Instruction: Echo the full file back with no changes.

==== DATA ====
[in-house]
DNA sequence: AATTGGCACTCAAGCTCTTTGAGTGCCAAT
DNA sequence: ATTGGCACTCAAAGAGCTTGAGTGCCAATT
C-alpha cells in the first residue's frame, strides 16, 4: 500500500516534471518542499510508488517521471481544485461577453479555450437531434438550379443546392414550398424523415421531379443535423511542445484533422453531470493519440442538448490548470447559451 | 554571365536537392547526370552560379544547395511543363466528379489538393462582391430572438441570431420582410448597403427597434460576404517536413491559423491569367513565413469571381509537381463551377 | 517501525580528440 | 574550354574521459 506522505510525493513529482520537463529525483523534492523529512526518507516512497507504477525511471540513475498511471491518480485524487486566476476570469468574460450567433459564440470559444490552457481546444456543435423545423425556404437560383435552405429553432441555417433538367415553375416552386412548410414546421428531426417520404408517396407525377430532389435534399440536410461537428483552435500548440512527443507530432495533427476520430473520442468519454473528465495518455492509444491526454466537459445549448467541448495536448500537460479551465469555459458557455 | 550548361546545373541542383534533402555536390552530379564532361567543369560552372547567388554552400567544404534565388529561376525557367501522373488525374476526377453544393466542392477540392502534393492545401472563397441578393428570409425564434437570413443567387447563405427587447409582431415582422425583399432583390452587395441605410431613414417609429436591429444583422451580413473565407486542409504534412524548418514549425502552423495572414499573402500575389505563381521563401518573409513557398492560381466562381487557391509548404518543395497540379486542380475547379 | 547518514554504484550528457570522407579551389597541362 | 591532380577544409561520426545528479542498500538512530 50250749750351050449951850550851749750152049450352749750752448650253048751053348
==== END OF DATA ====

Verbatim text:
[in-house]
DNA sequence: AATTGGCACTCAAGCTCTTTGAGTGCCAAT
DNA sequence: ATTGGCACTCAAAGAGCTTGAGTGCCAATT
C-alpha cells in the first residue's frame, strides 16, 4: 500500500516534471518542499510508488517521471481544485461577453479555450437531434438550379443546392414550398424523415421531379443535423511542445484533422453531470493519440442538448490548470447559451 | 554571365536537392547526370552560379544547395511543363466528379489538393462582391430572438441570431420582410448597403427597434460576404517536413491559423491569367513565413469571381509537381463551377 | 517501525580528440 | 574550354574521459 506522505510525493513529482520537463529525483523534492523529512526518507516512497507504477525511471540513475498511471491518480485524487486566476476570469468574460450567433459564440470559444490552457481546444456543435423545423425556404437560383435552405429553432441555417433538367415553375416552386412548410414546421428531426417520404408517396407525377430532389435534399440536410461537428483552435500548440512527443507530432495533427476520430473520442468519454473528465495518455492509444491526454466537459445549448467541448495536448500537460479551465469555459458557455 | 550548361546545373541542383534533402555536390552530379564532361567543369560552372547567388554552400567544404534565388529561376525557367501522373488525374476526377453544393466542392477540392502534393492545401472563397441578393428570409425564434437570413443567387447563405427587447409582431415582422425583399432583390452587395441605410431613414417609429436591429444583422451580413473565407486542409504534412524548418514549425502552423495572414499573402500575389505563381521563401518573409513557398492560381466562381487557391509548404518543395497540379486542380475547379 | 547518514554504484550528457570522407579551389597541362 | 591532380577544409561520426545528479542498500538512530 50250749750351050449951850550851749750152049450352749750752448650253048751053348